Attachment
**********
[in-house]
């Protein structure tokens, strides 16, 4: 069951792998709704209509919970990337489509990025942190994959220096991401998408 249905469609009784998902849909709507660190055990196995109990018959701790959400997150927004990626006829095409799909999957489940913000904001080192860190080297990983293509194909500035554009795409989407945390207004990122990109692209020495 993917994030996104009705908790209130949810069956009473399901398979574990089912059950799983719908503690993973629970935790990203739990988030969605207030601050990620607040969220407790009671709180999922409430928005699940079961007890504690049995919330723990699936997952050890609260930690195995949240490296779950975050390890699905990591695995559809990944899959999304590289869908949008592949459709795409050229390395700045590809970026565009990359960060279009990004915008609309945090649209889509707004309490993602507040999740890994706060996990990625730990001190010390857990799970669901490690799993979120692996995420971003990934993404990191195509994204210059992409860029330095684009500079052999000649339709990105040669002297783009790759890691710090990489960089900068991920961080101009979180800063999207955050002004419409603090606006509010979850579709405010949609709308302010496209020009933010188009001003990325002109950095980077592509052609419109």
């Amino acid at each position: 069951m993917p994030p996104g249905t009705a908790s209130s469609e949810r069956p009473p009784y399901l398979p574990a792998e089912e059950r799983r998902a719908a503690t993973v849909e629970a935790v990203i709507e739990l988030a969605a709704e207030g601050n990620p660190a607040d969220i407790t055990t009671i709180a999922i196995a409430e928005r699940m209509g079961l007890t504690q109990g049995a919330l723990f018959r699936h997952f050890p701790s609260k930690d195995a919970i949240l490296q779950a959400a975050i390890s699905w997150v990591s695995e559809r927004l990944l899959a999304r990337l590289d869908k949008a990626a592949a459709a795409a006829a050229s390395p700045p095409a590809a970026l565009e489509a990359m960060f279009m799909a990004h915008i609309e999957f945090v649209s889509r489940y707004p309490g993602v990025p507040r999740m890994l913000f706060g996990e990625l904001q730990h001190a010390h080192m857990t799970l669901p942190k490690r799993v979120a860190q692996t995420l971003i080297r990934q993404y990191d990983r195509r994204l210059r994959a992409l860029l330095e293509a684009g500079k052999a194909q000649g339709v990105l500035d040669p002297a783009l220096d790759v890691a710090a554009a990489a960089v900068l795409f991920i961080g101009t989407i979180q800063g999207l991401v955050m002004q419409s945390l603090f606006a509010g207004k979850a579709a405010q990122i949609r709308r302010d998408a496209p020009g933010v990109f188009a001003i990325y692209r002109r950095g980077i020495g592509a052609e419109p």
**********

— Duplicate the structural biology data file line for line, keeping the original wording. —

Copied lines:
[in-house]
């Protein structure tokens, strides 16, 4: 069951792998709704209509919970990337489509990025942190994959220096991401998408 249905469609009784998902849909709507660190055990196995109990018959701790959400997150927004990626006829095409799909999957489940913000904001080192860190080297990983293509194909500035554009795409989407945390207004990122990109692209020495 993917994030996104009705908790209130949810069956009473399901398979574990089912059950799983719908503690993973629970935790990203739990988030969605207030601050990620607040969220407790009671709180999922409430928005699940079961007890504690049995919330723990699936997952050890609260930690195995949240490296779950975050390890699905990591695995559809990944899959999304590289869908949008592949459709795409050229390395700045590809970026565009990359960060279009990004915008609309945090649209889509707004309490993602507040999740890994706060996990990625730990001190010390857990799970669901490690799993979120692996995420971003990934993404990191195509994204210059992409860029330095684009500079052999000649339709990105040669002297783009790759890691710090990489960089900068991920961080101009979180800063999207955050002004419409603090606006509010979850579709405010949609709308302010496209020009933010188009001003990325002109950095980077592509052609419109």
């Amino acid at each position: 069951m993917p994030p996104g249905t009705a908790s209130s469609e949810r069956p009473p009784y399901l398979p574990a792998e089912e059950r799983r998902a719908a503690t993973v849909e629970a935790v990203i709507e739990l988030a969605a709704e207030g601050n990620p660190a607040d969220i407790t055990t009671i709180a999922i196995a409430e928005r699940m209509g079961l007890t504690q109990g049995a919330l723990f018959r699936h997952f050890p701790s609260k930690d195995a919970i949240l490296q779950a959400a975050i390890s699905w997150v990591s695995e559809r927004l990944l899959a999304r990337l590289d869908k949008a990626a592949a459709a795409a006829a050229s390395p700045p095409a590809a970026l565009e489509a990359m960060f279009m799909a990004h915008i609309e999957f945090v649209s889509r489940y707004p309490g993602v990025p507040r999740m890994l913000f706060g996990e990625l904001q730990h001190a010390h080192m857990t799970l669901p942190k490690r799993v979120a860190q692996t995420l971003i080297r990934q993404y990191d990983r195509r994204l210059r994959a992409l860029l330095e293509a684009g500079k052999a194909q000649g339709v990105l500035d040669p002297a783009l220096d790759v890691a710090a554009a990489a960089v900068l795409f991920i961080g101009t989407i979180q800063g999207l991401v955050m002004q419409s945390l603090f606006a509010g207004k979850a579709a405010q990122i949609r709308r302010d998408a496209p020009g933010v990109f188009a001003i990325y692209r002109r950095g980077i020495g592509a052609e419109p």